Previous Challenge Entry (Level 3 - Advanced)
Topic: Vines (11/21/05)
- TITLE: The Peace-Bringer
By Amy Michelle Wiley
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Most any day you could find her seated in the shade of the Bengow tree, weaving thin strands of red and tan into baskets. She never had trouble finding a child to hold the ends of the vines as she worked. For you see, Wanga Suru was not just a vine-weaver, she was also a story-teller.
For hours the children of Pasah, and even the adults, would sit and listen to her tales. She told stories of the animals in the forest, people in far off lands, and tales of Pasah. But soon her eyes would stray toward the bush around them--this bush that could hide danger so easily in its shadows… Then her words would turn toward tales of the One it was said would bring peace to Pasah. One who would end the war between Pasah and Xika. End the violence and kidnapping and stealing. End the dominance of the Xika.
“How will this One bring peace, Wanga Suru?” little Bea asked, holding the reddish strands of vine high above her head. “Many have tried to make peace with Xika, but always they betray.”
Wanga Suru did not like to see the anger and worry on the child’s face. It was not right. “It is said that He will show love so strongly that it will spread throughout the land, filling the world with peace.”
One day a stranger came, listening to Wanga Suru as he waited for a basket. “Wise Woman, your tales of this Peace-Bringer are true. Indeed, He has come already!”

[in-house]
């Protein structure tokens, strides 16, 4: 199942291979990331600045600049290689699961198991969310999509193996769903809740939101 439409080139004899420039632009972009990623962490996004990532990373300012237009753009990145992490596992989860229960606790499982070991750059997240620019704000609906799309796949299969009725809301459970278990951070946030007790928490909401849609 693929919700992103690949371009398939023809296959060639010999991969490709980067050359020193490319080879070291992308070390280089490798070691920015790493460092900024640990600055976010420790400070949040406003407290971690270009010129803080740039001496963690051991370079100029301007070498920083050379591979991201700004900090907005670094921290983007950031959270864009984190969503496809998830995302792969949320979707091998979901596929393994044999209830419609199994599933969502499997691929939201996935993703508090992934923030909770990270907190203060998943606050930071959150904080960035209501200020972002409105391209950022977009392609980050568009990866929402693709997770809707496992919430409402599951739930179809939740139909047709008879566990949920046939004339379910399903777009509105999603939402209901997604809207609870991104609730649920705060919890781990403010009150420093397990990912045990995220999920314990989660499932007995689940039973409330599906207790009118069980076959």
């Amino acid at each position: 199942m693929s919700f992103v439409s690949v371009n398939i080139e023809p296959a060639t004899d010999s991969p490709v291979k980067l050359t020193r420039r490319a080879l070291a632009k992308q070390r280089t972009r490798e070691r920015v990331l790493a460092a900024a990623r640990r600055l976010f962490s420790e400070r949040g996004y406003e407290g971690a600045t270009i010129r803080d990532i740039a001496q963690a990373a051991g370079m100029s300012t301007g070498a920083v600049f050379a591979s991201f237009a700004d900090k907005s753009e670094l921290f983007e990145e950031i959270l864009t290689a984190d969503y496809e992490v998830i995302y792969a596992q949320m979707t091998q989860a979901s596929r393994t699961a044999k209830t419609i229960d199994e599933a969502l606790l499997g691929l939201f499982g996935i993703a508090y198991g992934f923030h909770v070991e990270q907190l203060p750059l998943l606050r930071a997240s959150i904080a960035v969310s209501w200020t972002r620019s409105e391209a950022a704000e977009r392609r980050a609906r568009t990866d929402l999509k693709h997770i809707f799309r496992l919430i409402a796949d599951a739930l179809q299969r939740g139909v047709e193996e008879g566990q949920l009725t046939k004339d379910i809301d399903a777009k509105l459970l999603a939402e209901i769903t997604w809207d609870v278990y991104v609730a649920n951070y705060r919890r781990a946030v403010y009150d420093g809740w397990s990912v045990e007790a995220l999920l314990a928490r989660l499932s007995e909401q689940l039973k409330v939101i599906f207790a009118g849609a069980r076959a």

This spread quickly, as words of this sort do, and soon there was quite a crowd under the Bengow tree.
“Where is He?”
“When will He come here?”
The stranger settled down. “The Peace-Bringer came to this world many years ago. He was God’s Son, but He came in the form of a man. The people had waited for Him to bring peace, just as you have waited. But when He came they despised Him, hated Him. You see, the Peace-Bringer did not save the people from their enemies.”
The crowd murmured.
“He did something greater by offering them peace within their hearts. Even today He offers a peaceful home in heaven for those who believe.”
Wanga Suru’s heart was not peaceful. It was bitter toward the Xika, bitter even toward herself and her own people, because they did not keep Xika from controlling them. “What must we believe?”
The man looked among the people. “God is holy and perfect. He wishes to give you peace and a home with Him. But He cannot accept anything that is not holy.” The man’s gaze met Wanga Suru’s. “Are you holy, Wise Woman?”
These words crushed Wanga Suru. Of course peace was not something mortals could have. She let the vines fall from her fingers. “No. I am not worthy.”
There was a stunned silence. Was this then, Pasah life? To hate the Xika? To have their children live in fear of being stolen away?
The man continued. “We deserve to live in war. We have done bad, and there is only one thing left for us--bitter, eternal death.”
It was Bea who spoke up. “But you have said the Peace-Bringer still offers peace. What must we do?”
The man smiled. “Yes, little one, you understand. You see, God has great love for us. So He sent His son, the Peace-Bringer, to take that bitter death for us.”
The crowd was silent. Not even the Vine-Weaver’s fingers moved.
“I have told you that the people hated the Peace-Bringer. Indeed, they killed Him in an awful death. But the Peace-Bringer was the Son of God. He rose from the dead--ending death and offering peace! Now you do not have to be bitter. You can believe in God and His Son, and have peace, now in your hearts, and forever in heaven.”
The people chattered. Wanga Suru leaned toward him. “What of the Xika?”
“Perhaps the Xika will receive this peace, also. Or perhaps God will give you the strength to overcome them. Or,” the man looked solemn. “Perhaps He will only give you the strength to trust Him, despite the Xika.”
The man waited. Wanga Suru considered this. “It is enough.” She would have peace.
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